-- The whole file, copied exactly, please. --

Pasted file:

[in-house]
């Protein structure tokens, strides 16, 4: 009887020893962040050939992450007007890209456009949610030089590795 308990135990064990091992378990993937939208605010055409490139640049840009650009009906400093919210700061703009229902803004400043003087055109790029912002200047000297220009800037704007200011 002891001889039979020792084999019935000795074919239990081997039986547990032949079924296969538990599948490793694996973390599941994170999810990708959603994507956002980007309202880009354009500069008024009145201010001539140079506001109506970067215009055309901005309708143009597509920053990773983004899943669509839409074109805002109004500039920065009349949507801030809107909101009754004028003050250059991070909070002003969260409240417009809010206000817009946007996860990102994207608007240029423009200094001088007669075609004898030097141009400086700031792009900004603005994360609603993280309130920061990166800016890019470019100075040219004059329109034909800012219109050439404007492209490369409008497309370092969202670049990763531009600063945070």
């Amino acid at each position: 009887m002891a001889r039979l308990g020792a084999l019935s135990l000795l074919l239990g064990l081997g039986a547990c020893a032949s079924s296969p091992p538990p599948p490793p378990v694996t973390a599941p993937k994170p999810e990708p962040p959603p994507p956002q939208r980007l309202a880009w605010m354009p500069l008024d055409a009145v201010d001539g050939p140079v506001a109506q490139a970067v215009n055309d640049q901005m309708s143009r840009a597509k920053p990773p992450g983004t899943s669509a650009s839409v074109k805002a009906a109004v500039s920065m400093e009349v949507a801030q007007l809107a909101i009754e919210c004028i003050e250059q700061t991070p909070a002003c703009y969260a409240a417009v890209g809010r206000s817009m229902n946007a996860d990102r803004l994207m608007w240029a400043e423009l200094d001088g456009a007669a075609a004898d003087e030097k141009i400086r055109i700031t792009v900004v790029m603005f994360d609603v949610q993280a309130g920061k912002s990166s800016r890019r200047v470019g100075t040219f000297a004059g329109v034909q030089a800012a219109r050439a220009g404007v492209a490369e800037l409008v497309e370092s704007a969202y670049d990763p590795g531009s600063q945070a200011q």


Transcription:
[in-house]
């Protein structure tokens, strides 16, 4: 009887020893962040050939992450007007890209456009949610030089590795 308990135990064990091992378990993937939208605010055409490139640049840009650009009906400093919210700061703009229902803004400043003087055109790029912002200047000297220009800037704007200011 002891001889039979020792084999019935000795074919239990081997039986547990032949079924296969538990599948490793694996973390599941994170999810990708959603994507956002980007309202880009354009500069008024009145201010001539140079506001109506970067215009055309901005309708143009597509920053990773983004899943669509839409074109805002109004500039920065009349949507801030809107909101009754004028003050250059991070909070002003969260409240417009809010206000817009946007996860990102994207608007240029423009200094001088007669075609004898030097141009400086700031792009900004603005994360609603993280309130920061990166800016890019470019100075040219004059329109034909800012219109050439404007492209490369409008497309370092969202670049990763531009600063945070």
């Amino acid at each position: 009887m002891a001889r039979l308990g020792a084999l019935s135990l000795l074919l239990g064990l081997g039986a547990c020893a032949s079924s296969p091992p538990p599948p490793p378990v694996t973390a599941p993937k994170p999810e990708p962040p959603p994507p956002q939208r980007l309202a880009w605010m354009p500069l008024d055409a009145v201010d001539g050939p140079v506001a109506q490139a970067v215009n055309d640049q901005m309708s143009r840009a597509k920053p990773p992450g983004t899943s669509a650009s839409v074109k805002a009906a109004v500039s920065m400093e009349v949507a801030q007007l809107a909101i009754e919210c004028i003050e250059q700061t991070p909070a002003c703009y969260a409240a417009v890209g809010r206000s817009m229902n946007a996860d990102r803004l994207m608007w240029a400043e423009l200094d001088g456009a007669a075609a004898d003087e030097k141009i400086r055109i700031t792009v900004v790029m603005f994360d609603v949610q993280a309130g920061k912002s990166s800016r890019r200047v470019g100075t040219f000297a004059g329109v034909q030089a800012a219109r050439a220009g404007v492209a490369e800037l409008v497309e370092s704007a969202y670049d990763p590795g531009s600063q945070a200011q």